Hyperion Records

Abendstšndchen. An Lina, D265
First line:
Sei sanft, wie ihre Seele
composer
first published in 1895
author of text
after an unidentified French poem

Recordings
'Schubert: The Complete Songs' (CDS44201/40)
Schubert: The Complete Songs
Buy by post £150.00 CDS44201/40  40CDs Boxed set + book (at a special price)  
'Schubert: The Hyperion Schubert Edition, Vol. 20' (CDJ33020)
Schubert: The Hyperion Schubert Edition, Vol. 20
Buy by post £13.99 (ARCHIVE SERVICE) CDJ33020  Archive Service; also available on CDS44201/40  
Details
Track 27 on CDJ33020 [2'54] Archive Service; also available on CDS44201/40
Track 13 on CDS44201/40 CD9 [2'54] 40CDs Boxed set + book (at a special price)

Abendstšndchen. An Lina, D265
The Austrian poetess Gabriele von Baumberg was a significant Schubertian flirtation from the month of August 1815. She also had the signal honour of inspiring our composer to what was almost certainly his first ever song at the age of 13 – Lebenstraum, which survives only in the form of a fragment. The two Baumberg settings, An die Sonne and Der Morgenkuss, show us what to expect of the composer with this poetry. Baumberg was one of Schubert’s few female poets, certainly his first, and the only woman whose work he set in 1815 (Karoline Pichler was to follow in 1816). It is thus interesting to see with what old-fashioned gallantry and almost ornate solicitousness he sets her work, for there is certainly a character to the Baumberg settings which is unique. It also confirms what the avid Schubertian already knows – that far from indiscriminately setting any verse which came to hand, and not caring a jot from whence it came, the composer was deeply concerned about his poetic collaborators. When he could not know them personally he liked to give them a shape or personality in his mind which became very much a part of the music which he wrote to their texts.

Reed and Einstein aver that this song sounds like Haydn, and it does; the preludes to this Abendständchen and to Der Morgenkuss share a florid eighteenth-century manner, with elegant little cascades of notes like so many ruffles on a dress, which is both feminine and reminiscent of the keyboard writing of that master. Despite the fact that Baumberg was an extremely passionate and emancipated woman (and this passion comes out in her verse) Schubert seems more comfortable to treat her, and thus her verse, with courtesy rather than familiarity (with the exception of the rollicking Lob des Tokayers which is a most unusual text for the average ladylike poetess of the time to have written). This is not to say that the Baumberg songs are dull, for apart from beautiful melodies and an almost magisterial sense of poise (An die Sonne, despite its simplicity is one of the grandest hymns to the sun ever written) the careful ear can also perceive delicious touches of imagination in the accompaniments. Note for example the exquisite little canonic interchange between left and right hand in the introduction to Abendständchen, as if in his mind’s eye the singer is imagining himself communing with Lina, she on the balcony of the treble stave and he at the street level of the bass clef, separated by only one bar, if not an iron grille. Thus the idea of a serenade is set up from the beginning, and the gentle floridity of the piano writing seems exactly right for the ‘Phantasien’ – the improvisations mentioned in the last verse recorded here. References to a lute here are a further excuse for the music’s old-fashioned manner, as is the formality of what seems to be a suit involving unrequited passion. In its deliberate evocation of the manners of lovers of an earlier age the song has something in common with Huldigung. In this performance, in the manner of many a Lied of the period, the song’s introduction reappears as its postlude. Although this is not specified by the composer, it seems a pity to have only one chance to hear this inspired line of piano music. The text is apparently a translation of an original French poem but this has remained unidentified.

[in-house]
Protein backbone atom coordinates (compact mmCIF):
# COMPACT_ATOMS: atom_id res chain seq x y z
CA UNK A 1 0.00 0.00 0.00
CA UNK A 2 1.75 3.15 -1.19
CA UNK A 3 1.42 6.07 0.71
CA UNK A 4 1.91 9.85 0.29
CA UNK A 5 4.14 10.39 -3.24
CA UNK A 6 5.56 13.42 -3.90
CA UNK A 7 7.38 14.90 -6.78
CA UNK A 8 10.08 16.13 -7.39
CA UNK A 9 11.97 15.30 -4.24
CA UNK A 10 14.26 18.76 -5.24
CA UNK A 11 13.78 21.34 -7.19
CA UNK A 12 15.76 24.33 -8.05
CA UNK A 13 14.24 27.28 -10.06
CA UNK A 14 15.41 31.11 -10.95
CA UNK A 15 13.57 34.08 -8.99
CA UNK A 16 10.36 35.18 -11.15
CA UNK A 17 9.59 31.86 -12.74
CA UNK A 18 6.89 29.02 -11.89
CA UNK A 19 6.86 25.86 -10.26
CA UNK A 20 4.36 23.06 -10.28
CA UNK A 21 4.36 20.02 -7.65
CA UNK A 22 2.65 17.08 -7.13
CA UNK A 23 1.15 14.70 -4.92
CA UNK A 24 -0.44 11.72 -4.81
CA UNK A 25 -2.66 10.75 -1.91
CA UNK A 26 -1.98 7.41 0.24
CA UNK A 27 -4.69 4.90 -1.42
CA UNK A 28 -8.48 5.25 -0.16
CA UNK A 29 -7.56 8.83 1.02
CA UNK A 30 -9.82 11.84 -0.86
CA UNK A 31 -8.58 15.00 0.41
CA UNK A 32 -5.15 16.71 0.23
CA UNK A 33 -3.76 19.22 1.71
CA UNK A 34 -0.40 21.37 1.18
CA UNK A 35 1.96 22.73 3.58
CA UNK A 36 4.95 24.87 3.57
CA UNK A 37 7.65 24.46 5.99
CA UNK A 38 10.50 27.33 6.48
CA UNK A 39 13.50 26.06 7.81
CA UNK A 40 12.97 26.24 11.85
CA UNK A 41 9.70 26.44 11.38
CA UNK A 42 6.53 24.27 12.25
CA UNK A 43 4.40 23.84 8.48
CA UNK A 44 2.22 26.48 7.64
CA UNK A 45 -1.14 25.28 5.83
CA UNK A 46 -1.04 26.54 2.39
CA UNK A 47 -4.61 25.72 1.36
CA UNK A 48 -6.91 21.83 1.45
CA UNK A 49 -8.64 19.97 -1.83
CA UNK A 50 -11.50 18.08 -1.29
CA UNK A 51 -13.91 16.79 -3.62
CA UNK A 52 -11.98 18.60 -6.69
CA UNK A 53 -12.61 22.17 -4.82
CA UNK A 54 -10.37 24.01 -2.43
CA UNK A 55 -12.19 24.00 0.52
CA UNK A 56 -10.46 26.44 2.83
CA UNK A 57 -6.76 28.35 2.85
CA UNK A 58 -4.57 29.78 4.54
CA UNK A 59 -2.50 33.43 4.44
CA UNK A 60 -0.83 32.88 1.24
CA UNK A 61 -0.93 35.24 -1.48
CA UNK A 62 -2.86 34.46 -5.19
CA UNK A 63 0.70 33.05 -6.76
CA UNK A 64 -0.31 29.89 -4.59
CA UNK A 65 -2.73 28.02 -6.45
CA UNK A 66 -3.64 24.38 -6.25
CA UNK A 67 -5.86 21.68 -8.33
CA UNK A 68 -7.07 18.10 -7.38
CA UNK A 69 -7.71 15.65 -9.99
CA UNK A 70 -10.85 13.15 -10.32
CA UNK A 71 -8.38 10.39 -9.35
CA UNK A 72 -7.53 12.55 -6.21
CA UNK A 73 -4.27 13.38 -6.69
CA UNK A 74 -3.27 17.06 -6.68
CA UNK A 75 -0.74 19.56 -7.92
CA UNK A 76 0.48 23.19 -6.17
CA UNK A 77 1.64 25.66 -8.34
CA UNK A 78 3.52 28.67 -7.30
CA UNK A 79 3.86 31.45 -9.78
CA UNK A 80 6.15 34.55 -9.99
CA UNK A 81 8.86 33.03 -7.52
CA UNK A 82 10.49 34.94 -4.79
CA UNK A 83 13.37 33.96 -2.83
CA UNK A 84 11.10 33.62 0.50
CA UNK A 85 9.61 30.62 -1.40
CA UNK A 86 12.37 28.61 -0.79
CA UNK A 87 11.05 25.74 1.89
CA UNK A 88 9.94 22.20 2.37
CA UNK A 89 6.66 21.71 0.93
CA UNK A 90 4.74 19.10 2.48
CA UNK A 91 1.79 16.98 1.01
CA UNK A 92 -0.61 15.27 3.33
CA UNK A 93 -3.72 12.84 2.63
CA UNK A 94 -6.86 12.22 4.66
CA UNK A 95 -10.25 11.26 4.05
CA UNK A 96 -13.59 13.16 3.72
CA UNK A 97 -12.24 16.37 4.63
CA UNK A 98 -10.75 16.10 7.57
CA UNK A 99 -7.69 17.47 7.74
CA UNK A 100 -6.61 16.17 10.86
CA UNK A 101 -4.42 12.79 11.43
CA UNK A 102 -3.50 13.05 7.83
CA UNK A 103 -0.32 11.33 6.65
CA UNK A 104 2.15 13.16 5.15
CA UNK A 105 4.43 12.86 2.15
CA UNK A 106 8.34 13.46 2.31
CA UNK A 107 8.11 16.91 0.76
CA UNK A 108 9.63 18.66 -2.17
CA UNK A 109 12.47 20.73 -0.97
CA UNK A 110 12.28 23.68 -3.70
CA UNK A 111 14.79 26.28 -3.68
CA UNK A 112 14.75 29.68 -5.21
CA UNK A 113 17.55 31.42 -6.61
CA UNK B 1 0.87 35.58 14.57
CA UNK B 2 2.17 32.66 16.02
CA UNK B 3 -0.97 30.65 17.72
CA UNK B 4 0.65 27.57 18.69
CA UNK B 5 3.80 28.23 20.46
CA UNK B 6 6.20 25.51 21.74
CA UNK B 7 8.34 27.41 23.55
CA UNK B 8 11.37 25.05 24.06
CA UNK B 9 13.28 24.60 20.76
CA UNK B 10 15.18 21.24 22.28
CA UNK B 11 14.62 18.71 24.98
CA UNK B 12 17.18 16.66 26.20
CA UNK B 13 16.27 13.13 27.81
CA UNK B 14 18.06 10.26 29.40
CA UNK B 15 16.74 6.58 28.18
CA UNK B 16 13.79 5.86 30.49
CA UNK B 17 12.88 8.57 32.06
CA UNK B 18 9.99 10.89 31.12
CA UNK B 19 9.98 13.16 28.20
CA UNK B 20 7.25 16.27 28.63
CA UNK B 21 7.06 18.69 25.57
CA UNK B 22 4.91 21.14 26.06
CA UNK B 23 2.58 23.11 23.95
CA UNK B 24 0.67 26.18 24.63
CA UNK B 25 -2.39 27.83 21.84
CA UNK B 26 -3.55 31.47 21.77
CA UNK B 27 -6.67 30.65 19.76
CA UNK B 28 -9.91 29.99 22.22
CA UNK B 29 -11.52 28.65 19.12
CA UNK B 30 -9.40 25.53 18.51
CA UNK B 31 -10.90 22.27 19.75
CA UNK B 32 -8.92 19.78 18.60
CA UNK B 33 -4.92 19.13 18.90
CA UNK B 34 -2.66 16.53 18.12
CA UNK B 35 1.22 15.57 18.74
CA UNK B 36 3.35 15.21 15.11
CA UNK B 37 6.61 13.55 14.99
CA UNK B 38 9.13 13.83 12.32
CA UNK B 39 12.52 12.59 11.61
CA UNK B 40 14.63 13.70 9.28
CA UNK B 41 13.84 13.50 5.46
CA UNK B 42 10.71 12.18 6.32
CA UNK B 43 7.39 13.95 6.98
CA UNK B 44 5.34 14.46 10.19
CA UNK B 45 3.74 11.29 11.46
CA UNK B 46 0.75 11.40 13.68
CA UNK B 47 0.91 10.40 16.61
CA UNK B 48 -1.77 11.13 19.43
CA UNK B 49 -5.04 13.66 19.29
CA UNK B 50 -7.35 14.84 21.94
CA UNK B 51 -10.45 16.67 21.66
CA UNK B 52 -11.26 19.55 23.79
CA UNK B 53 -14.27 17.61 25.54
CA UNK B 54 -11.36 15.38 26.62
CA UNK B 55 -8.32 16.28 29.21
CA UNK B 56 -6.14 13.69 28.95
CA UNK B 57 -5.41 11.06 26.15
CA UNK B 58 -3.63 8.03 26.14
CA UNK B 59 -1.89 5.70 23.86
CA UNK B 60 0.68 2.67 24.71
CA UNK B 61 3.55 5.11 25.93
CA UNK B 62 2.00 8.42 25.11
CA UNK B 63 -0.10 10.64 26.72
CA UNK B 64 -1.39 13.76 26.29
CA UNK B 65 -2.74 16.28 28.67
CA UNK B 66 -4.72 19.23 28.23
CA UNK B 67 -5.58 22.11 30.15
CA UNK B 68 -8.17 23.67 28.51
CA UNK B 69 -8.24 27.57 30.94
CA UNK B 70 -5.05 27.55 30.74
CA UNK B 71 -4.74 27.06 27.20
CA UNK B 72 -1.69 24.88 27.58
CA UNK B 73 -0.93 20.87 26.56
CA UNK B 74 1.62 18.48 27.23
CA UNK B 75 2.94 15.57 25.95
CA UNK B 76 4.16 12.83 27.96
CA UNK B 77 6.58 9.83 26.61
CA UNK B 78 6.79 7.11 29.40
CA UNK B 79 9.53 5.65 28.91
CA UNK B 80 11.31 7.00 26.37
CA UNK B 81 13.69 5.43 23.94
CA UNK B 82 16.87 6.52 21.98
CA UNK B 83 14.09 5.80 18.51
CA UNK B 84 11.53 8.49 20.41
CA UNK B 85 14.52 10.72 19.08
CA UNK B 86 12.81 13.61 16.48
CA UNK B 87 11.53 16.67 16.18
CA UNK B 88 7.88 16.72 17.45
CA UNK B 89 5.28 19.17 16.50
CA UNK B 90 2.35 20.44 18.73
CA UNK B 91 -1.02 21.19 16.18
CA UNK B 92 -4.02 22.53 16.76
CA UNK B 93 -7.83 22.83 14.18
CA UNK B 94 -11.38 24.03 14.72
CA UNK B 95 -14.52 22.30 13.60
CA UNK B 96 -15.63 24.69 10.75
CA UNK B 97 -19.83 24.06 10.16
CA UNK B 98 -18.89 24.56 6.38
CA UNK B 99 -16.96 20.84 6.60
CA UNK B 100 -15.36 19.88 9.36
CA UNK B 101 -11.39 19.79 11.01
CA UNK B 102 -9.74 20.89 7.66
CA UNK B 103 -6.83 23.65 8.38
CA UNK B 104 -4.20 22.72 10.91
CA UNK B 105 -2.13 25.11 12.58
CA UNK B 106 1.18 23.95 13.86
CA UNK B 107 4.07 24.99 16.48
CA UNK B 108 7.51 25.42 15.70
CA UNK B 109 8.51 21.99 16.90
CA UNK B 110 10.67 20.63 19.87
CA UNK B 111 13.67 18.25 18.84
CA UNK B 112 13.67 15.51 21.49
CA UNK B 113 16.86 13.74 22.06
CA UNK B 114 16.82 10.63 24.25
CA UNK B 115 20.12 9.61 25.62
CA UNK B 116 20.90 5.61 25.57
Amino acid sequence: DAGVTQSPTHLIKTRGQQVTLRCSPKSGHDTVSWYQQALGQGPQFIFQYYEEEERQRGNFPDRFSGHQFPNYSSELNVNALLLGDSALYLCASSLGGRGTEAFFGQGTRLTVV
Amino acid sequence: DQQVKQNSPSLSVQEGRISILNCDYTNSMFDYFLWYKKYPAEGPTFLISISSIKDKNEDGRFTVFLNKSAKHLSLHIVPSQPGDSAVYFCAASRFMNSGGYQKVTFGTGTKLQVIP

from notes by Graham Johnson © 1994

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